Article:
In Chapter 1 of American Pastoral by Philip Roth, two gentlemen are having dinner, and one guy describes the other — who's stunningly handsome, athletic, successful — this way:
I was impressed, as the meal wore on, by how assured he seemed of everything commonplace he said, and how everything he said was suffused by his good nature. I kept waiting for him to lay bare something more than this pointed unobjectionableness, but all that rose to the surface was more surface. What he has instead of a being, I thought, is blandness — the guy's radiant with it. He has devised for himself an incognito, and the incognito has become him. Several times during the meal I didn't think I was going to make it, didn't think I'd get to dessert if he was going to keep praising his family and praising his family…until I began to wonder if it wasn't that he was incognito but that he was mad.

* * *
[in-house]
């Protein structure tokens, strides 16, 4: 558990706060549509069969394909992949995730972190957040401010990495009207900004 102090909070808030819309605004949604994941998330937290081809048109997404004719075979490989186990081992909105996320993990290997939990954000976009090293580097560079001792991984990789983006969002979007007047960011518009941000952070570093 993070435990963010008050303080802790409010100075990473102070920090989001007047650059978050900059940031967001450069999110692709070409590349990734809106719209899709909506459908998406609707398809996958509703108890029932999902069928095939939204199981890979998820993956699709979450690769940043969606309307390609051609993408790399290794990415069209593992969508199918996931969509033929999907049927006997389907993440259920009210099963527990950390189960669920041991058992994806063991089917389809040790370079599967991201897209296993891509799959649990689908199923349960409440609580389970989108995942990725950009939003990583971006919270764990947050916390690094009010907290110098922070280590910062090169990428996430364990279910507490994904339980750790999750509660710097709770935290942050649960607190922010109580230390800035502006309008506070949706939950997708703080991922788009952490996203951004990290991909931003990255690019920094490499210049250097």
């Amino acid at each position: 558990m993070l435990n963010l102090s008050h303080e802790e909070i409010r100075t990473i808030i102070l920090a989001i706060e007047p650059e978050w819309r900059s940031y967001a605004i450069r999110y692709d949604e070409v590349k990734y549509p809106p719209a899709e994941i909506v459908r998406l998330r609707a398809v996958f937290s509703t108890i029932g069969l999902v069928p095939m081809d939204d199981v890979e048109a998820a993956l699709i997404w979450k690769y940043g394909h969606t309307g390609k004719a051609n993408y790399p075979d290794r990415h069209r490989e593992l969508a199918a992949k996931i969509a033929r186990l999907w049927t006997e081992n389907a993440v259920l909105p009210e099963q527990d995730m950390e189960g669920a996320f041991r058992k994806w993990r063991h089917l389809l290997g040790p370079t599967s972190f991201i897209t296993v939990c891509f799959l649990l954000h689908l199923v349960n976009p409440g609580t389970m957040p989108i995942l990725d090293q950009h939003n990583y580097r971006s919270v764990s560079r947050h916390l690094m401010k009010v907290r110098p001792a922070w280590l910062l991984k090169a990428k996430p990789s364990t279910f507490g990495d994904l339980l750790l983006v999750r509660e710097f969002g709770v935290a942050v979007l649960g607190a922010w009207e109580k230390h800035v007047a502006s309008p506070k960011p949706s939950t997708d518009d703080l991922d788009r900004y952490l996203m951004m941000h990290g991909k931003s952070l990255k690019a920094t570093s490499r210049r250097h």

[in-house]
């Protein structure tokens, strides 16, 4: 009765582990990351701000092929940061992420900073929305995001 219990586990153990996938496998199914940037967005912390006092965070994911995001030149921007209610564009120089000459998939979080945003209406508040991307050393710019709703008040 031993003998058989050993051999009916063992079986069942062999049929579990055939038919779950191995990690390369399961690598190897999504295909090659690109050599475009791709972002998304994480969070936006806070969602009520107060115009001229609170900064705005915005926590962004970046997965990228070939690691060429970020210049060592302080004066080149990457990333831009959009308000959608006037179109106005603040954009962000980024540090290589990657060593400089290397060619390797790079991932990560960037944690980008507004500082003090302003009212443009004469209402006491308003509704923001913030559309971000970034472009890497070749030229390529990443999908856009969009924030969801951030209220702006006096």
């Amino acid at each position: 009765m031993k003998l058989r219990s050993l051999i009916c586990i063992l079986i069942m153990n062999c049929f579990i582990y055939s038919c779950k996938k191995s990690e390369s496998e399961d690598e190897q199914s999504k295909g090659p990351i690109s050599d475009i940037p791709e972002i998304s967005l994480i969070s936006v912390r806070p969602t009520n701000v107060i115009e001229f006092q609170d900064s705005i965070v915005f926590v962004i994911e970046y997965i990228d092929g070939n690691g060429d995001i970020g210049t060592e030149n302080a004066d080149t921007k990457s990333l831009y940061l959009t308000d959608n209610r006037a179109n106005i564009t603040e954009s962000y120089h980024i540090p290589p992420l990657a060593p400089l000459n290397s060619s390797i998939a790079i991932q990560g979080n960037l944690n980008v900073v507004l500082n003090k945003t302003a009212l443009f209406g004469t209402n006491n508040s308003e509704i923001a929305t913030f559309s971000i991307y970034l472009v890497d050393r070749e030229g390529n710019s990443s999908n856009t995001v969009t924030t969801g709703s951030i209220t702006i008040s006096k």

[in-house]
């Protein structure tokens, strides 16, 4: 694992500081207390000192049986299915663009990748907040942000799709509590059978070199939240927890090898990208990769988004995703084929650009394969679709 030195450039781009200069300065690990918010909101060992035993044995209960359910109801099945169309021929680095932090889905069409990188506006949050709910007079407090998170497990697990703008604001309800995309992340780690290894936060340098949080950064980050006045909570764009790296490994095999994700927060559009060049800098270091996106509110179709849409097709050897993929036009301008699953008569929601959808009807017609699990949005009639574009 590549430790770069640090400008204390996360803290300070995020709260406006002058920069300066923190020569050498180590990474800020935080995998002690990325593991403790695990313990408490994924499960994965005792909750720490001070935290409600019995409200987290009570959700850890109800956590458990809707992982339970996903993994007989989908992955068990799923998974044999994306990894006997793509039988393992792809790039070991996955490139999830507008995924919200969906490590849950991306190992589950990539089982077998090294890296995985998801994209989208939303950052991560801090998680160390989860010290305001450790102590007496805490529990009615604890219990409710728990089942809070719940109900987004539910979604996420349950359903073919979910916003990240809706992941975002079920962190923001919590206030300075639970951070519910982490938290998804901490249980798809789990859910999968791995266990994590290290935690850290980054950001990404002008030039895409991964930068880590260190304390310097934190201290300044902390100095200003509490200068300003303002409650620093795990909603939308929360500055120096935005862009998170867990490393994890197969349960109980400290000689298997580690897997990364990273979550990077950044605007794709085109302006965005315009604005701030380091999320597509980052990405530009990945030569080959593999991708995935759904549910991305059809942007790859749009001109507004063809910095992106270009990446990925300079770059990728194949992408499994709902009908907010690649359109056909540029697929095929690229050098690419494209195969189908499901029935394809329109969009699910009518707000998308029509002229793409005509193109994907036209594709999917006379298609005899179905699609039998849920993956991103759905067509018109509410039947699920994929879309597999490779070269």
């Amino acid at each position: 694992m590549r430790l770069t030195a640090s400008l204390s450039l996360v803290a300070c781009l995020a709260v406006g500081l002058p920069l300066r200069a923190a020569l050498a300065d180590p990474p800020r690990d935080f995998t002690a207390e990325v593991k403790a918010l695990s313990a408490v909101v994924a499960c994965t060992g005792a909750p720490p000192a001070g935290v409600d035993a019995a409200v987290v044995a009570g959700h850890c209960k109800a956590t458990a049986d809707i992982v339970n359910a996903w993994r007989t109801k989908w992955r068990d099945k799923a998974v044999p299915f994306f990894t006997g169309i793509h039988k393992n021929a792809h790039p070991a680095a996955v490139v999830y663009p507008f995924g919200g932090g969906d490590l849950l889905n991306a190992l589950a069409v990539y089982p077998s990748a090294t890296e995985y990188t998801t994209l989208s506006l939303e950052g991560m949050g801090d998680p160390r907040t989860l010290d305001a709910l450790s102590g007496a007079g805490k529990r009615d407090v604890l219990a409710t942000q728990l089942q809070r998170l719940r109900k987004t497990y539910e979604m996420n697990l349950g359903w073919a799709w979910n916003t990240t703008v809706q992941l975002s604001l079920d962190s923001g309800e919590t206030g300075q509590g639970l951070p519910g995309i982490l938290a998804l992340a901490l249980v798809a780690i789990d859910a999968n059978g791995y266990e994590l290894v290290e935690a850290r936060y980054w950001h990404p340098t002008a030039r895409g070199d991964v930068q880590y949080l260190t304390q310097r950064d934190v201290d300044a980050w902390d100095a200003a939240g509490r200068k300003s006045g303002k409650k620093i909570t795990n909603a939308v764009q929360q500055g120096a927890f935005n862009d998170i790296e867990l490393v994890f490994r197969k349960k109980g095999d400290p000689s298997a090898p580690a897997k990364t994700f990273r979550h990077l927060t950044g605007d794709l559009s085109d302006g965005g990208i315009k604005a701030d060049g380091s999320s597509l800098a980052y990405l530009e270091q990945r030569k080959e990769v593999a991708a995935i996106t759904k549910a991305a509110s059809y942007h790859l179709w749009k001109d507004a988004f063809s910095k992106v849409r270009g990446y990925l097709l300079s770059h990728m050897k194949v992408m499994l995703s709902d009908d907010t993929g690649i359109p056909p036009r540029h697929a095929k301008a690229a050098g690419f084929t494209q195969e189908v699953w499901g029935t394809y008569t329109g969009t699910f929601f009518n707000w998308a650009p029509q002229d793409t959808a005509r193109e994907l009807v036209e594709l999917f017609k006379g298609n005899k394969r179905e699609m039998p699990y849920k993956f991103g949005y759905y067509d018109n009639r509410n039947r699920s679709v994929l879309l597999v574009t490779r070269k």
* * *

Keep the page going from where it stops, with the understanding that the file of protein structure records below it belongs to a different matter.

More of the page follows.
Something was on top of him that had called a halt to him. Something had turned him into a human platitude. Something had warned him: You must not run counter to anything.
A helluva piece of writing, and captures the emotion I have felt when listening to some over-assured guy talk over dinner about how much he loves his family. Rare outward facing comments are doused in political correctness. You want to reach across the table (even if it means knocking over a glass or two), grab his shoulders with each hand, and give him a good shake.
The description continues:
To respect everything one is supposed to respect; to protest nothing; never to be inconvenienced by self-distrust; never to be enmeshed in obsession, tortured by incapacity, poisoned by resentment, driven by anger…life just unraveling for the Swede like a fluffy ball of yarn.